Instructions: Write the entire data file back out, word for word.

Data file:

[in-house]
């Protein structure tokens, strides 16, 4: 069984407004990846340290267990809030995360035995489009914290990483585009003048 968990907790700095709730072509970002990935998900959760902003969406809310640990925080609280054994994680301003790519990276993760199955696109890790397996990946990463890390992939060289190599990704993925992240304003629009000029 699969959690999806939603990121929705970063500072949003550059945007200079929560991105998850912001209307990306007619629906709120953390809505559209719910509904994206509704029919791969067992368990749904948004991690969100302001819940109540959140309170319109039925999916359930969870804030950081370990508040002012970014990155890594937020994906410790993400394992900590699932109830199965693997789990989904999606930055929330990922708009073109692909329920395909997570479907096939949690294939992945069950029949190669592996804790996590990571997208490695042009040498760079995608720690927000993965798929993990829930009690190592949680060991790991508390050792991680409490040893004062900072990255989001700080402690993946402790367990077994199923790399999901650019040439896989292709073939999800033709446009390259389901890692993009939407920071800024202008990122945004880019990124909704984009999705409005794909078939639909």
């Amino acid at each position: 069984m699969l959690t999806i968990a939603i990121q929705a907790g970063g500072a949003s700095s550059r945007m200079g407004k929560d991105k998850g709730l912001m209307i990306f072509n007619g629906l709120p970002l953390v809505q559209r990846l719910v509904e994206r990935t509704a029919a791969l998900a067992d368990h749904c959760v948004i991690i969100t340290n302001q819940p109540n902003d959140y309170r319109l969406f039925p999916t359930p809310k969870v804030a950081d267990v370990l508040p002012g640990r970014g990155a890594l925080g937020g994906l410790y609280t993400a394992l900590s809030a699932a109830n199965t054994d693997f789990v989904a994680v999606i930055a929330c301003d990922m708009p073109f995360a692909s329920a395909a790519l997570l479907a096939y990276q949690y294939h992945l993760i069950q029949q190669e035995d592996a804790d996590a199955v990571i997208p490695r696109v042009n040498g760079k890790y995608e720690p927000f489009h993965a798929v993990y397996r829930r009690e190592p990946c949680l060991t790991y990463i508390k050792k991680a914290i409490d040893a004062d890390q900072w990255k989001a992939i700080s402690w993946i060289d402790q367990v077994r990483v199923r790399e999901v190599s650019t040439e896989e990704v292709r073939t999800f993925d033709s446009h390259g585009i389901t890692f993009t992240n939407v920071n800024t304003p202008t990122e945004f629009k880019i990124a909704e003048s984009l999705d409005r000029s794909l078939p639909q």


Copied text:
[in-house]
């Protein structure tokens, strides 16, 4: 069984407004990846340290267990809030995360035995489009914290990483585009003048 968990907790700095709730072509970002990935998900959760902003969406809310640990925080609280054994994680301003790519990276993760199955696109890790397996990946990463890390992939060289190599990704993925992240304003629009000029 699969959690999806939603990121929705970063500072949003550059945007200079929560991105998850912001209307990306007619629906709120953390809505559209719910509904994206509704029919791969067992368990749904948004991690969100302001819940109540959140309170319109039925999916359930969870804030950081370990508040002012970014990155890594937020994906410790993400394992900590699932109830199965693997789990989904999606930055929330990922708009073109692909329920395909997570479907096939949690294939992945069950029949190669592996804790996590990571997208490695042009040498760079995608720690927000993965798929993990829930009690190592949680060991790991508390050792991680409490040893004062900072990255989001700080402690993946402790367990077994199923790399999901650019040439896989292709073939999800033709446009390259389901890692993009939407920071800024202008990122945004880019990124909704984009999705409005794909078939639909």
């Amino acid at each position: 069984m699969l959690t999806i968990a939603i990121q929705a907790g970063g500072a949003s700095s550059r945007m200079g407004k929560d991105k998850g709730l912001m209307i990306f072509n007619g629906l709120p970002l953390v809505q559209r990846l719910v509904e994206r990935t509704a029919a791969l998900a067992d368990h749904c959760v948004i991690i969100t340290n302001q819940p109540n902003d959140y309170r319109l969406f039925p999916t359930p809310k969870v804030a950081d267990v370990l508040p002012g640990r970014g990155a890594l925080g937020g994906l410790y609280t993400a394992l900590s809030a699932a109830n199965t054994d693997f789990v989904a994680v999606i930055a929330c301003d990922m708009p073109f995360a692909s329920a395909a790519l997570l479907a096939y990276q949690y294939h992945l993760i069950q029949q190669e035995d592996a804790d996590a199955v990571i997208p490695r696109v042009n040498g760079k890790y995608e720690p927000f489009h993965a798929v993990y397996r829930r009690e190592p990946c949680l060991t790991y990463i508390k050792k991680a914290i409490d040893a004062d890390q900072w990255k989001a992939i700080s402690w993946i060289d402790q367990v077994r990483v199923r790399e999901v190599s650019t040439e896989e990704v292709r073939t999800f993925d033709s446009h390259g585009i389901t890692f993009t992240n939407v920071n800024t304003p202008t990122e945004f629009k880019i990124a909704e003048s984009l999705d409005r000029s794909l078939p639909q």